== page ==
Lena Dunham was just 23 years old when her second feature film, Tiny Furniture, won the best narrative feature prize at the South by Southwest Film Festival. The movie's success led to Dunham striking a deal with HBO for a comedy series about a group of 20-something girls navigating New York City.
Girls, which Dunham writes and also stars in, premiered on HBO in April. Critics immediately heaped praise on the comedy for its voice and colorful storylines; The Hollywood Reporter's Tim Goodman called the show "one of the most original, spot-on, no-missed-steps series in recent memory." A New York Magazine cover story called the show revolutionary — and USA Today noted that "Dunham is clearly a talent to be reckoned with."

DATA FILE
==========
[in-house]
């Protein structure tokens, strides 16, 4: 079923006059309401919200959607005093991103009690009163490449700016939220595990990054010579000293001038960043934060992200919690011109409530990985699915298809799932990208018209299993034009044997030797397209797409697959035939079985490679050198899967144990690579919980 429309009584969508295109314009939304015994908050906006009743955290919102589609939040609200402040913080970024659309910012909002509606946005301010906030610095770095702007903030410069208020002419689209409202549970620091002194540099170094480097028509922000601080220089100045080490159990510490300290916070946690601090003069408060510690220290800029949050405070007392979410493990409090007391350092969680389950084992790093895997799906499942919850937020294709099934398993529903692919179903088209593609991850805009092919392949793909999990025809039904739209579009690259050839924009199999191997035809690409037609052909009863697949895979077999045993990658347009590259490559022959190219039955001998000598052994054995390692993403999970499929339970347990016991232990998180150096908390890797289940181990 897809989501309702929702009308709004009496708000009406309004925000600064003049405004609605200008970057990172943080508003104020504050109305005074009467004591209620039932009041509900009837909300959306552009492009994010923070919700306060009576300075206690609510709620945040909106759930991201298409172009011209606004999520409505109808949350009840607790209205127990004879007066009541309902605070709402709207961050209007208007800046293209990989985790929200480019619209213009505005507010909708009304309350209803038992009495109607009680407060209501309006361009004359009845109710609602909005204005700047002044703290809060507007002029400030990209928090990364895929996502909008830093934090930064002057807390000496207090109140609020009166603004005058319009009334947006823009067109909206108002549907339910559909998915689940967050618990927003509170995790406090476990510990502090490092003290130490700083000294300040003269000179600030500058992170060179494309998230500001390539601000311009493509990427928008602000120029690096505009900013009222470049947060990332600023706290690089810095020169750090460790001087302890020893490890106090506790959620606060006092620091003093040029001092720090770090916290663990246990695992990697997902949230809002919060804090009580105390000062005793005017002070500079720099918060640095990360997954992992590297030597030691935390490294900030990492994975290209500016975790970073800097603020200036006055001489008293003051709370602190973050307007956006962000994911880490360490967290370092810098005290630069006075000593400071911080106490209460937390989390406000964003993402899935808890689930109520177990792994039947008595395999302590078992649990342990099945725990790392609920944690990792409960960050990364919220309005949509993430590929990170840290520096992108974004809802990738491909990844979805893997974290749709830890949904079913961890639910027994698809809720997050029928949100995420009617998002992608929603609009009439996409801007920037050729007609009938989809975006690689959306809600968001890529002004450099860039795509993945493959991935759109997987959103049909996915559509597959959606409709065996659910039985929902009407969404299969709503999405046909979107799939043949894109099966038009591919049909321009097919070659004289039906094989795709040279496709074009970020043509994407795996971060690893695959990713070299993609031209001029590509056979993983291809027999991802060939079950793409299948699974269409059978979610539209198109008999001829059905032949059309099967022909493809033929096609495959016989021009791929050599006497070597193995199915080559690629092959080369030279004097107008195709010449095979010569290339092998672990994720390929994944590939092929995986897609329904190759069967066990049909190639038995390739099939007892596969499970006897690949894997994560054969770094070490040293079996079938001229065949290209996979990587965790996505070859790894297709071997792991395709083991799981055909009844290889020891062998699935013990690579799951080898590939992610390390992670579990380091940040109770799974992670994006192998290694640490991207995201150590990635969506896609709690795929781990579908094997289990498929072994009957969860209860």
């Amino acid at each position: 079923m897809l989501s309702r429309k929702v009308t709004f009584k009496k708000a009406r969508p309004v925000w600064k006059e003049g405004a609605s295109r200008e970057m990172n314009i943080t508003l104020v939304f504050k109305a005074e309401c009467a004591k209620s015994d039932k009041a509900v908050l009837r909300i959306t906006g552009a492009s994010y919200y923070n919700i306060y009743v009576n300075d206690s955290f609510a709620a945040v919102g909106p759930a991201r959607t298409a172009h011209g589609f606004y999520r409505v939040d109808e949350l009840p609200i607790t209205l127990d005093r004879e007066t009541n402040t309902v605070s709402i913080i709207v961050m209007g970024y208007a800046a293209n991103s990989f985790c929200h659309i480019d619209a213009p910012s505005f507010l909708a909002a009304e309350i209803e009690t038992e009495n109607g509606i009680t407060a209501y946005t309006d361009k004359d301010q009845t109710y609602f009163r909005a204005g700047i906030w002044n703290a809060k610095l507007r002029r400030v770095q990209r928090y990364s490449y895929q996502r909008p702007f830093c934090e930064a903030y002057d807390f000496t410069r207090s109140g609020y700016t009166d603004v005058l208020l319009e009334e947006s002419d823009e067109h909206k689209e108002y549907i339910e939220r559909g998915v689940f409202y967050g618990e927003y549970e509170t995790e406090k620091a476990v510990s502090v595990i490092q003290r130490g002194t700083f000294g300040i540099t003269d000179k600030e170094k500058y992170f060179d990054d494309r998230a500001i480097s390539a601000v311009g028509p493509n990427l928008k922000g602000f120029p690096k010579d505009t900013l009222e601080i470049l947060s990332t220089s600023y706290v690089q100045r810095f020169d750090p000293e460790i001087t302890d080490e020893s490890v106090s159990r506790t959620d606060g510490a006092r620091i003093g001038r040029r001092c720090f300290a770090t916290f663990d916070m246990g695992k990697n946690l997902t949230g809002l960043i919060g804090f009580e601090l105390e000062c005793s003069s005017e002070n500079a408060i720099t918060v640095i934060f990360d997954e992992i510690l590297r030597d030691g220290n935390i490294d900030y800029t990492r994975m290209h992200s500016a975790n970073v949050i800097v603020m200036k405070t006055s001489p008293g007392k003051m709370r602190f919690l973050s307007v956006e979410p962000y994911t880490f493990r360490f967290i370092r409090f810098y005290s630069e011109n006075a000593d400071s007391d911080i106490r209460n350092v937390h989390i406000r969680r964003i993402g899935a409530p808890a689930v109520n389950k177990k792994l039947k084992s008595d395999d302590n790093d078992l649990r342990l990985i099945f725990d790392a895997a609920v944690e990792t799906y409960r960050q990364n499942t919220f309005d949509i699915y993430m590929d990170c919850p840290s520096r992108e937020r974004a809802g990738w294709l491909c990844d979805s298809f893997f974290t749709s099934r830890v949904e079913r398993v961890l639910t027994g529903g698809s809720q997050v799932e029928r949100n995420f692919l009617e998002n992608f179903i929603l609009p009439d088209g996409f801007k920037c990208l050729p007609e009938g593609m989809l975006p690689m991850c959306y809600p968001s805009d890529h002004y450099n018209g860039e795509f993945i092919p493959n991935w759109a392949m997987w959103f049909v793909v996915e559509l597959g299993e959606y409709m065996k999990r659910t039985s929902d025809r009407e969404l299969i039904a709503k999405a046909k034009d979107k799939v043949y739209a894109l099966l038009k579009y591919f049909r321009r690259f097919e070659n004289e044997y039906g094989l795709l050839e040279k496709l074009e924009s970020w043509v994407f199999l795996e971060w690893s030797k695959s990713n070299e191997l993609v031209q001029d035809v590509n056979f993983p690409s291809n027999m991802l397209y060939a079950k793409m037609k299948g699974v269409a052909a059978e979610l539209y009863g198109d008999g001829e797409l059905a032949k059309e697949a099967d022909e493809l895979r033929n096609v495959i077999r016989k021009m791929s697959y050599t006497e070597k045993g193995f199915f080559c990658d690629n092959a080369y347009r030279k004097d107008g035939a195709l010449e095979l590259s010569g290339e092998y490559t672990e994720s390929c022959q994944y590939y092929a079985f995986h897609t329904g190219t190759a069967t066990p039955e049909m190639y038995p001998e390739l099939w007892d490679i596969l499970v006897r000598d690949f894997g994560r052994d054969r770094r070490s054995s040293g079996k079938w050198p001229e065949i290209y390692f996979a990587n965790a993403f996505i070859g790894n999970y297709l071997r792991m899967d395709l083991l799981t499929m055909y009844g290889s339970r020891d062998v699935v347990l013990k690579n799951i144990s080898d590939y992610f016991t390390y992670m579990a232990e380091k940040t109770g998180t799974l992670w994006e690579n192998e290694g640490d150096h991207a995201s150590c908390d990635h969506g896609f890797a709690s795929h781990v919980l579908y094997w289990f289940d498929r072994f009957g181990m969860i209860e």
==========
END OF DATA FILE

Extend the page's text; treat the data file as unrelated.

But not everyone was so enamored. Within hours of Girls' premiere on April 15, a backlash started growing online, with critics charging that the show is narcissistic, lacks racial diversity and showcases whiny, privileged millennials complaining about topics only relevant to whiny, privileged millennials.
On Monday's Fresh Air, Dunham talks about creating the show, as well as her own experiences navigating life in New York City after graduating from college. She also addresses some of the criticisms lobbed at Girls, and details how she came up with the ideas for many of the scenes in the show. Interview highlights are below.